The wind, the rain, brought welcome relief.  The lightning flickered into the night, the rain beat on the windows, the temperatures dropped.  The world gradually tipped back to it’s proper axis.  I skimmed the Limburgs Dagblad, sipped a summer beer over salmon, and pleasantly surprised at how much more sense the paper was making after a few weeks of study.  Coffee shops were being closed a few blocks away and I understood why; camping gear was on sale and I knew where.

Its starting to feel like progress.

Monday, June 27, 2011

Zondag, naar Luik

Liege Station

The Eurostar slid into Brussels Midi a bit after 3; I tugged my suitcase off the doorway, three long steps above the platform, and incanted Ik stap uit de trein.  It probably cuts no ice in the French-speaking capital of Europe, but the parallel Dutch narrative helps with vocabulary (and to find words that I need to learn).

The connectors trip me up more than the nouns and verbs.  If, actually, then, because, except, though, like… I think in compound thoughts and fidget when my sentences don’t have phrases. 

It’s not just the words (als, eigenlijk, dan, omdat, behalve, toch,  net als), but the way they affect word order, when to add an ‘e’, the form of the verb.

And by the time I sort that out, I’ve lost track of the sentence or the conversation has moved on.

Still, with practice.

I tuck my earbuds deeper: I should be listening to Niewslijn, but NPR takes less concentration in a crowded terminal.  I scan the boards for Liege, find Luik, and head for track 4a.  A bathroom break would be nice, but I’ve got 20 euro and 40p, a bad combination for the 50p entry fee.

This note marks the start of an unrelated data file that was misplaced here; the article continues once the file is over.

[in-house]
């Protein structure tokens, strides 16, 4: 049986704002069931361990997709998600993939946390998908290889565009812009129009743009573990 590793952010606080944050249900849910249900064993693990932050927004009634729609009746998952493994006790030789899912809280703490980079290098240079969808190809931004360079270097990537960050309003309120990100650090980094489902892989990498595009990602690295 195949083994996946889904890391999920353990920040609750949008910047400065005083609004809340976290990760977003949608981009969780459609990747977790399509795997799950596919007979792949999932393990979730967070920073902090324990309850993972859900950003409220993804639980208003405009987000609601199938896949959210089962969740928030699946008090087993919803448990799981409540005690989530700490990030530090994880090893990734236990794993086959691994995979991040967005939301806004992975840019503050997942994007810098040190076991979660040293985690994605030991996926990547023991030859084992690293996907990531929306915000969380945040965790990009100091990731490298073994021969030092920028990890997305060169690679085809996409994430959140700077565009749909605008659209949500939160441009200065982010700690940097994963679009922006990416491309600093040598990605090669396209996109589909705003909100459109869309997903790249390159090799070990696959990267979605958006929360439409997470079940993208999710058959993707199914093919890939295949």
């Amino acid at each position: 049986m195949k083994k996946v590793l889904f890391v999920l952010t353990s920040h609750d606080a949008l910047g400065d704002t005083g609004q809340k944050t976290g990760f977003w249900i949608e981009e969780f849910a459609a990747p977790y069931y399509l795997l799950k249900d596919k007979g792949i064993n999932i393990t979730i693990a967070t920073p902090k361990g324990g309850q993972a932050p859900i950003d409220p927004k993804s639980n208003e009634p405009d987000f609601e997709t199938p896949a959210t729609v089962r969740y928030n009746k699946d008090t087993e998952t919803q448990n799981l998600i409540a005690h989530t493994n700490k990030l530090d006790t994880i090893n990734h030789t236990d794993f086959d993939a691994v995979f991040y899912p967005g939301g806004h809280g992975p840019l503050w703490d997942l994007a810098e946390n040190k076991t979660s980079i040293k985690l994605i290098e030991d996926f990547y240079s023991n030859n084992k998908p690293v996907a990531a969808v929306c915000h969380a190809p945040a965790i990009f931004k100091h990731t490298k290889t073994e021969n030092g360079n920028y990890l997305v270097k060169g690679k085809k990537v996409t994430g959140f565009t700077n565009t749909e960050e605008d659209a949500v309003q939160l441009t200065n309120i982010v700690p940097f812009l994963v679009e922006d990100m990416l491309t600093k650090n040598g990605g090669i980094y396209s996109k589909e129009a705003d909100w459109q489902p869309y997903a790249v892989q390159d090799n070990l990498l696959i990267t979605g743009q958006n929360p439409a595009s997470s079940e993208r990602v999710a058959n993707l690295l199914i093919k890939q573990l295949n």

The commentator drones about the new wave of male waxing.  Apparently limited to chest hair, it still sounds very affected.  Nearby, John Travolta dances with Princess Diana on a magazine cover – I shake my head.  Urban Cowboy, Saturday Night Fever: He was the king of affect, of becoming someone you want to be just by changing your costume.  A sidestep, really, that keeps you 70s eventfrom ever becoming who you want to be.

The 70’s rolled into Cambridgeshire last weekend; everyone (over 50) dressing up in big hair and loud colors. 

I don’t think that the British ever did disco, really, so the music is Beatles and ABBA.  I wonder whether our music will survive once our generation is gone; even now it sounds cliché.  Multicolor lasers flicker from robotic hardware: scientists in the 60’s would have killed for this kit.  Now they pulse to YMCA in a simple village hall.

Still, it’s a familiar rhythm and happy memories follow from every melody.  And it doesn’t feel affected.

The train is late, but the sun is out and it’s nice to sit along the platform, watching the people and the transport. People ask if I get lonely, and I suppose that a birch-bark blond fifty-something, alone on the platform with a suitcase beneath his legs, evokes something of that sentiment.  Certainly there are ideas I’d talk about; idle chit-chat to share.  But at the same time, I am busy with notes and narratives, plans and sketches, and the time passes quickly.

Finally, the train arrives, and Ik stap aan, then off to Luik,  frowning at my computer screen as I try to adopt the new spreadsheets that my accountants want me to use. 

The steden en dorpen slide by against the green countryside:   Leuven…St. Truiden…Huisen… Hasselt…Genk ?  I realize that the line has swung far north of the main line if, indeed, I was ever on the right train to begin with.  Damn.

Nouns, verbs, no problem.  It’s the connections. that throw me.